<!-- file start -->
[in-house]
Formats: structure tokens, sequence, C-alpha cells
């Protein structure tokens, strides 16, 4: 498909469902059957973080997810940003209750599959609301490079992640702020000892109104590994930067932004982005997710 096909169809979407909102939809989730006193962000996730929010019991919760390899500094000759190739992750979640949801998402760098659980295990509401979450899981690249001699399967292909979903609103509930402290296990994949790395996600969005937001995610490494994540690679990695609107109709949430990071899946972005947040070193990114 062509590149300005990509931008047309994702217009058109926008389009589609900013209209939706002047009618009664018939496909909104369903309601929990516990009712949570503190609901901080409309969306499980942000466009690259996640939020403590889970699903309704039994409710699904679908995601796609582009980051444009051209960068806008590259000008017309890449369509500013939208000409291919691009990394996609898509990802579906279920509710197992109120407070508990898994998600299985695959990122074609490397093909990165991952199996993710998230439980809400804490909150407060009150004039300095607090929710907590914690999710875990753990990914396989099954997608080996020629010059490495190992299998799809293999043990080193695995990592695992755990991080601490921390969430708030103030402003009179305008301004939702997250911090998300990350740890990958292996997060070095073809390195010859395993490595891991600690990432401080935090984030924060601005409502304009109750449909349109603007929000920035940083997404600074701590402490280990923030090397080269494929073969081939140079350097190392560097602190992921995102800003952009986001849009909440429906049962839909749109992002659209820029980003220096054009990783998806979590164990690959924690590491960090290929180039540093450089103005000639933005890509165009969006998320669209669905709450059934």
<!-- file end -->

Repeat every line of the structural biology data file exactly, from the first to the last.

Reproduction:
[in-house]
Formats: structure tokens, sequence, C-alpha cells
């Protein structure tokens, strides 16, 4: 498909469902059957973080997810940003209750599959609301490079992640702020000892109104590994930067932004982005997710 096909169809979407909102939809989730006193962000996730929010019991919760390899500094000759190739992750979640949801998402760098659980295990509401979450899981690249001699399967292909979903609103509930402290296990994949790395996600969005937001995610490494994540690679990695609107109709949430990071899946972005947040070193990114 062509590149300005990509931008047309994702217009058109926008389009589609900013209209939706002047009618009664018939496909909104369903309601929990516990009712949570503190609901901080409309969306499980942000466009690259996640939020403590889970699903309704039994409710699904679908995601796609582009980051444009051209960068806008590259000008017309890449369509500013939208000409291919691009990394996609898509990802579906279920509710197992109120407070508990898994998600299985695959990122074609490397093909990165991952199996993710998230439980809400804490909150407060009150004039300095607090929710907590914690999710875990753990990914396989099954997608080996020629010059490495190992299998799809293999043990080193695995990592695992755990991080601490921390969430708030103030402003009179305008301004939702997250911090998300990350740890990958292996997060070095073809390195010859395993490595891991600690990432401080935090984030924060601005409502304009109750449909349109603007929000920035940083997404600074701590402490280990923030090397080269494929073969081939140079350097190392560097602190992921995102800003952009986001849009909440429906049962839909749109992002659209820029980003220096054009990783998806979590164990690959924690590491960090290929180039540093450089103005000639933005890509165009969006998320669209669905709450059934």